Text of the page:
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From the editor's desk 17 November

The War Cry comments on baking 

A baking project in Coventry is helping women who have come to the UK as refugees

MORE than eight million viewers saw Rahul Mandal being named the winner of Channel 4’s The Great British Bake Off at the end of last month. It was the channel’s biggest audience for more than six years. Such is the popularity of the show that it has launched media careers for previous contestants Nadiya Hussain and Liam Charles. This week Liam began hosting his own baking programme, even though he only finished fifth in last year’s series.

Baking is enjoying a significant rise in popularity. Although the dramas and traumas of making a signature bake sometimes seem overcooked for television, millions of people have got a taste for producing their own cakes, breads and pastries.

Now a baking project in Coventry is helping women who have come to the UK as refugees.

Proof Bakery, as we report in this week’s War Cry, is run out of a church kitchen in the city. Coventry is a major area of dispersal for refugees, and the social enterprise aims to give them a sense of dignity, purpose and belonging.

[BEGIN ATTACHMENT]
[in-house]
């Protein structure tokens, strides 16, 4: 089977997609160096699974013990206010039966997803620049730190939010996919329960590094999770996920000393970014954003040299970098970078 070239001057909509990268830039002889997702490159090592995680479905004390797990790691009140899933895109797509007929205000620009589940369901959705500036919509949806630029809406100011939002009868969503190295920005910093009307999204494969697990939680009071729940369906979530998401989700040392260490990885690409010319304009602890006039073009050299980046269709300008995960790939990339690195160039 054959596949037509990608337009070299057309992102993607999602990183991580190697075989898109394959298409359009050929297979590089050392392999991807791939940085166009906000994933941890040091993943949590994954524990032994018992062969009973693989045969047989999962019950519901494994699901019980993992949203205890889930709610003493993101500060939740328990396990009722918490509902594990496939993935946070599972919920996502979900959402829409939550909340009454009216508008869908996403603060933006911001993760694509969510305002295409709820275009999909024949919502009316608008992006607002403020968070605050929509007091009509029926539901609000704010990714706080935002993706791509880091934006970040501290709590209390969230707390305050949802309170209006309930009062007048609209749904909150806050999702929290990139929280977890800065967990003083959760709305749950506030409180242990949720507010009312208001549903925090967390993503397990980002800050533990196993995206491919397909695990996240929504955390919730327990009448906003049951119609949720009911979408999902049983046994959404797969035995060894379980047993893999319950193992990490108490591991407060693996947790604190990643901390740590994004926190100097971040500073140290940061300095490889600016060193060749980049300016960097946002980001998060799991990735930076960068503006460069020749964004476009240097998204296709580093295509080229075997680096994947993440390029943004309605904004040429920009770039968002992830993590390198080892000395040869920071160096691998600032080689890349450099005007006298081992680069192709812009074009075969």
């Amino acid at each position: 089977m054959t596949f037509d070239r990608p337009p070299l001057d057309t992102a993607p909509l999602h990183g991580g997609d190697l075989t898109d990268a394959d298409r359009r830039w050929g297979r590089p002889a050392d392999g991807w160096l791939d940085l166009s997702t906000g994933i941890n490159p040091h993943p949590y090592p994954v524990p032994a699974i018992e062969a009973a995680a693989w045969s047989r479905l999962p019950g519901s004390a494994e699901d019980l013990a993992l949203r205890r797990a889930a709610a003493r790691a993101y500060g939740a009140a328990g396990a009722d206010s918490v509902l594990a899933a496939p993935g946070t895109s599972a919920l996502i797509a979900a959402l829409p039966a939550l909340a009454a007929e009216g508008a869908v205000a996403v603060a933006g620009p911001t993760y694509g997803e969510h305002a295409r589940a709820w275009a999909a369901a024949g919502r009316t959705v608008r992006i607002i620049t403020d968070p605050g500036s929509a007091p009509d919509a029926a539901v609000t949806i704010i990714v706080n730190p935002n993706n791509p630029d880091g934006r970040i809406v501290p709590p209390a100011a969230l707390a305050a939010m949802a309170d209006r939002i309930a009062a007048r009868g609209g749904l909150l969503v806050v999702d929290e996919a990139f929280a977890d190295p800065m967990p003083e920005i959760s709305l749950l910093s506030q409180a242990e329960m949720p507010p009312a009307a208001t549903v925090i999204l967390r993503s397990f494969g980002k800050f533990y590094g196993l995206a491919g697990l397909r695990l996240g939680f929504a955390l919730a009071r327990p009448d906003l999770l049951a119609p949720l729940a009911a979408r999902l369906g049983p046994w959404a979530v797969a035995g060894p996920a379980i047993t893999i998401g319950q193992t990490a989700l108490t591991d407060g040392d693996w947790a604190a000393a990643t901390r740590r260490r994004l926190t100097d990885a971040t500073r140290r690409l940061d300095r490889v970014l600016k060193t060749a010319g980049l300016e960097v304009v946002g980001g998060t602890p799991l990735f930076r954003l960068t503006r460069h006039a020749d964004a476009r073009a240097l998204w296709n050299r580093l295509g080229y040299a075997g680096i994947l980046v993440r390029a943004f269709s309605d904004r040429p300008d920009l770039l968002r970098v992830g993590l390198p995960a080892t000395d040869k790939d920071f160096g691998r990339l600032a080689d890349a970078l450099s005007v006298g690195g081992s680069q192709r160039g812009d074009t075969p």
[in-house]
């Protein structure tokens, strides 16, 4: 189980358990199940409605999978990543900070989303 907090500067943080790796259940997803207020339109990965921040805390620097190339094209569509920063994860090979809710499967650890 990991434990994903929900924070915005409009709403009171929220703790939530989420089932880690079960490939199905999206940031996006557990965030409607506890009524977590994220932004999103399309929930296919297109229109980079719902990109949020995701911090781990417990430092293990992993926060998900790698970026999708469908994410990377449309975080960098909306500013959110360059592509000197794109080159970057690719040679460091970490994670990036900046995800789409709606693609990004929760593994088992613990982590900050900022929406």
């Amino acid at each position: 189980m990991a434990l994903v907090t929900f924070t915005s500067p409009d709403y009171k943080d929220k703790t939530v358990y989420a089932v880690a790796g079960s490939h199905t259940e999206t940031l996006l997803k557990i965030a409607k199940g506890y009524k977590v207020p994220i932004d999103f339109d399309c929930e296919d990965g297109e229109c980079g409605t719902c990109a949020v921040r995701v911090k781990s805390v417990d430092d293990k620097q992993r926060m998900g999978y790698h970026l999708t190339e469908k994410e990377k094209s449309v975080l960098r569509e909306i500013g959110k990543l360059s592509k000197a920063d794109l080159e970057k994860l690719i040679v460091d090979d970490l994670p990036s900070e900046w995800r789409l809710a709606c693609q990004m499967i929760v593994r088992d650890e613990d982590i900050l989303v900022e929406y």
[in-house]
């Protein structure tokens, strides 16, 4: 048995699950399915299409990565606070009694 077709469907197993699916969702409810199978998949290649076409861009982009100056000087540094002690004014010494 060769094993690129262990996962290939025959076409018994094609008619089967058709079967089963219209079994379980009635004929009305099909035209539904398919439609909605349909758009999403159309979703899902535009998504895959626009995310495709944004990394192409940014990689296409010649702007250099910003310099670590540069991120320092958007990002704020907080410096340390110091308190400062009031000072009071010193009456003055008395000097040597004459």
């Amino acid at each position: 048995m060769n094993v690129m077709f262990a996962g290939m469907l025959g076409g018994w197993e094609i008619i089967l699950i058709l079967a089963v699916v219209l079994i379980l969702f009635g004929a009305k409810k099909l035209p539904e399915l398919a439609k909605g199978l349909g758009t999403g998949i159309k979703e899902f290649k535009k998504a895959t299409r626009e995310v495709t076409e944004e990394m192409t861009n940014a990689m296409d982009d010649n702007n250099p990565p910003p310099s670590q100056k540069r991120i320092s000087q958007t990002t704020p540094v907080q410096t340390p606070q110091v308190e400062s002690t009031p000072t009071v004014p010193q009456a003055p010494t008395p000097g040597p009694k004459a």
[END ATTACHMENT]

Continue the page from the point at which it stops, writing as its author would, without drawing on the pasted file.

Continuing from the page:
It was the brainchild of Chernise Neo, who explains how she found that baking brought the women together by allowing them to engage in an activity with which they were familiar. As they wait for their dough to rise, the women receive career advice and IT training.

Being a part of Proof Bakery helps the women to learn English and other skills, while placing them in a supportive community as they wait for their future in this country to be resolved.

It seems incredible that something as basic as baking can help those whose lives have been turned upside down because they had to leave the country they called home.

The story of how Chernise created Proof Bakery is an example of the positive difference any individual can make to the lives of others, if they have the determination to do so.

The War Cry

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